Most yards after the catch per reception (draft-eligible WRs, min. 500 snaps, 2017-19)
|2||Henry Ruggs III||764||98||1,702||878||9.0|
5. Tee Higgins, Clemson
Draft Board Rank: 25th
Higgins offers something that no other receiver in the top-five does in terms of his massive catch radius. At 6-foot-4, 215 pounds, Higgins has hauled in a ton of off-target throws throughout his career. However, unlike most big receivers, Higgins can get off the line of scrimmage and separate deep. This past season, he hauled in 15 of his 23 deep targets for 565 yards, which is a freaky rate. We also saw him truck stick Kristian Fulton in the National Championship, which was just one of the 12 tackles he broke on 59 catches this season.
6. Jalen Reagor, TCU
Draft Board Rank: 26th
Reagor has the off-the-charts explosiveness that saw him go for over 1,000 yards as a true sophomore in 2018. He was very much hampered by his quarterback situation in 2019, though, as he saw the fourth-highest rate of off-target passes of any receiver in the country. However, his raw stats don't tell the whole story, as he can't just get open down the field, but he can also win 50-50 balls despite his size. He's hauled in 23 of his 50 contested-catch opportunities over the past two seasons.
7. Brandon Aiyuk, Arizona State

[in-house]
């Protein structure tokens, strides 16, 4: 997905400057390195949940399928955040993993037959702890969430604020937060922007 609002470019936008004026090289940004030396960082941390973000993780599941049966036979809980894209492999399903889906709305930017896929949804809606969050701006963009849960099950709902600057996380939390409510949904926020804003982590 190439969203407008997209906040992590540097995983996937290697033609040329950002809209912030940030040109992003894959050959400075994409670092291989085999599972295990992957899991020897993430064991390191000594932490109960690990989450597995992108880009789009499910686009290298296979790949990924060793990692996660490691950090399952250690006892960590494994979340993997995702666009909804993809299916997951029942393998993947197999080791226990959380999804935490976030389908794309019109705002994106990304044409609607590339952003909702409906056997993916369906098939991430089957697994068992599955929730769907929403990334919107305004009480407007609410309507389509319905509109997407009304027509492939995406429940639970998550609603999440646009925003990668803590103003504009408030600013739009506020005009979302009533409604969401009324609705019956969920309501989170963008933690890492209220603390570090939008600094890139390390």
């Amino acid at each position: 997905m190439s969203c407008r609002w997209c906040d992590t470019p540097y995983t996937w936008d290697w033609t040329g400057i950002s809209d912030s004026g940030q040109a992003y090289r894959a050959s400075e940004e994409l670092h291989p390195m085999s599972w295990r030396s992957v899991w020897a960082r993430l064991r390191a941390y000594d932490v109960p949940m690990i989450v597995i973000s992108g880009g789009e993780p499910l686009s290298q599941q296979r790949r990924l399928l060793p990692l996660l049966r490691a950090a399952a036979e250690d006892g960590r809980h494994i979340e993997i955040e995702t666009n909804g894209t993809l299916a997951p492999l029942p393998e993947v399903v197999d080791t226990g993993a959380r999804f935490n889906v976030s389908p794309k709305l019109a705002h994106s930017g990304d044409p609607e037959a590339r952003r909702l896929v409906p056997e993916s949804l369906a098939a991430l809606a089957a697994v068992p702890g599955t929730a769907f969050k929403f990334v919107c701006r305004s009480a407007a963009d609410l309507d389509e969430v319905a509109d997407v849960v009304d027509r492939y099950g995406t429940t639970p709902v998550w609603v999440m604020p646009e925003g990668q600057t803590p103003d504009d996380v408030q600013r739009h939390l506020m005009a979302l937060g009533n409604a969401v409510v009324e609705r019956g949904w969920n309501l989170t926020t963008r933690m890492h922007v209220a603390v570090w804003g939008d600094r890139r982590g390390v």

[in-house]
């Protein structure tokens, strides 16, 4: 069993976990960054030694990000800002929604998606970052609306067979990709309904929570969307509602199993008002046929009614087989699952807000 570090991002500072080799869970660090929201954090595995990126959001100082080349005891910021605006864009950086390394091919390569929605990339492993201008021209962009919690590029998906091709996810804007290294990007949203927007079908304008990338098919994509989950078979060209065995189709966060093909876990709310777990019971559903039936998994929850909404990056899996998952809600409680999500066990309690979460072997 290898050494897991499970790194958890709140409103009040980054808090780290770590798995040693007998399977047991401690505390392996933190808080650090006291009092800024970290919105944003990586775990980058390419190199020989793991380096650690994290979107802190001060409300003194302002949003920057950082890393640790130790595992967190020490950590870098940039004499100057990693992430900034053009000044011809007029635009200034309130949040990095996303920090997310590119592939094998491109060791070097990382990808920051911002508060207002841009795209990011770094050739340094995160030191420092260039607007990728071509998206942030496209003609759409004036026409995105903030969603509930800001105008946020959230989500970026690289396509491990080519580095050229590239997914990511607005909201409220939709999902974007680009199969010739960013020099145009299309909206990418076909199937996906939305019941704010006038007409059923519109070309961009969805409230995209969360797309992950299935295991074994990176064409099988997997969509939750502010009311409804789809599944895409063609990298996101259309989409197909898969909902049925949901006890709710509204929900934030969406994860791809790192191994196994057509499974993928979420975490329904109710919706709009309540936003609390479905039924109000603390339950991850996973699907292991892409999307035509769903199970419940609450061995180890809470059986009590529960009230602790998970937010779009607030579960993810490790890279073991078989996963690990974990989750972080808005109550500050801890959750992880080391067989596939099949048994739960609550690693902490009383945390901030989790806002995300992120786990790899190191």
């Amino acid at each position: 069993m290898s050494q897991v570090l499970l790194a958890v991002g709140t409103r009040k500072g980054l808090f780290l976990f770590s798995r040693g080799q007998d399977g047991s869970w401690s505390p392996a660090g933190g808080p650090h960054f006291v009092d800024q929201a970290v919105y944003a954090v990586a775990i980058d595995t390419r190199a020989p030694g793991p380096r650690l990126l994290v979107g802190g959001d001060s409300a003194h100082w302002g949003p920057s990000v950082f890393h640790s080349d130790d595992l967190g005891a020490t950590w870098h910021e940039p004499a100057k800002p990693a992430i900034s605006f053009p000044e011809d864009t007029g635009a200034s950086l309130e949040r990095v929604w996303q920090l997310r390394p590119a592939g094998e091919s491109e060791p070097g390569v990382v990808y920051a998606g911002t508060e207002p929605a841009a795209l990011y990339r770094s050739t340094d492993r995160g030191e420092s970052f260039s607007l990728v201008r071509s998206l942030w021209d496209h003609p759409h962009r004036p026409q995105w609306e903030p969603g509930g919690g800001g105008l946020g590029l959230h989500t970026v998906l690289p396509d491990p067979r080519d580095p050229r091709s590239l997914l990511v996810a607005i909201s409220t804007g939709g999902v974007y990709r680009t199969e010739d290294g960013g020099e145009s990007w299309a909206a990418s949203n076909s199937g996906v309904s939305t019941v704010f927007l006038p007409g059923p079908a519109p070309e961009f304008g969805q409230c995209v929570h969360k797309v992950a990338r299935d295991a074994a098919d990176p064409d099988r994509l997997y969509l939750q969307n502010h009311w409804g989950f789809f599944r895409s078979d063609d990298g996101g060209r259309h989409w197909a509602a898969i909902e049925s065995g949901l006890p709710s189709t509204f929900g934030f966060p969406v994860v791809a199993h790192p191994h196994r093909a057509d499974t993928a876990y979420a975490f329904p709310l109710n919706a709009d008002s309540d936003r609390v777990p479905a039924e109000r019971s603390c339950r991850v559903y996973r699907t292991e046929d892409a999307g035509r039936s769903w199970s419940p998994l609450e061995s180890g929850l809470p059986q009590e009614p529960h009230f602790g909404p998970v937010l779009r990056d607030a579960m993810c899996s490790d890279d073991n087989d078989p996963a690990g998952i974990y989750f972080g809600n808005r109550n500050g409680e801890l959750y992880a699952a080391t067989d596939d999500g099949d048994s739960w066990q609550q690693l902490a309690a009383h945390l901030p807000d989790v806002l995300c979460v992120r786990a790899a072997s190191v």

Draft Board Rank: 30th
Aiyuk played second fiddle to first-round pick N'Keal Harry in 2018 when both were juniors, but he proved this season, at least in our eyes, that he's the better pro prospect. Aiyuk is far more explosive and is a threat to take it to the house every time he gets his hands on the ball. He averaged 10.9 yards after the catch this past season as his 710 total yards after the catch were the fifth most in the country. He did all of that with the vast majority of his snaps coming out wide, as well (540 of 655).
8. Denzel Mims, Baylor
Draft Board Rank: 31st
After Laviska Shenault, Mims has arguably the best combination of size and explosiveness at the receiver position in the draft class. While he ran a bit of a limited route tree at Baylor, he showed out in a big way on a more complete tree at the Senior Bowl. He won 94% of his routes and had the highest grade of any receiver in attendance during the one-on-ones that week — those are eye-opening numbers that saw him make a big leap up our board.
9. Michael Pittman Jr., USC
Draft Board Rank: 38th
Pittman doesn't have the same separation ability down the field as the others ranked above him on this board, but his dominant trait is his ball skills — the man just does not let the ball hit the turf if it's in his vicinity. He has only five drops on 176 catchable passes in his career, and he's excellent at using his physical dominance at 6-foot-4, 220 pounds to separate underneath and at the intermediate level. If you're looking for a possession/red-zone receiver in this class, Pittman is your guy.
10. Jauan Jennings, Tennessee
Draft Board Rank: 42nd
There's no other way to describe Jennings' post-catch ability other than “special.” He broke 30 tackles on 59 catches this season despite only six of those being screens. The shake in his lower half is rare for a 6-foot-3, 208-pound wideout, and it showed in the way he got off press at the Senior Bowl one-on-ones. Jennings didn't have more than 580 receiving yards in a season until his redshirt senior year, though, and he's likely the slowest receiver in this top 10. It's difficult to think he won't be a problem after the catch and in the red zone at the next level, however.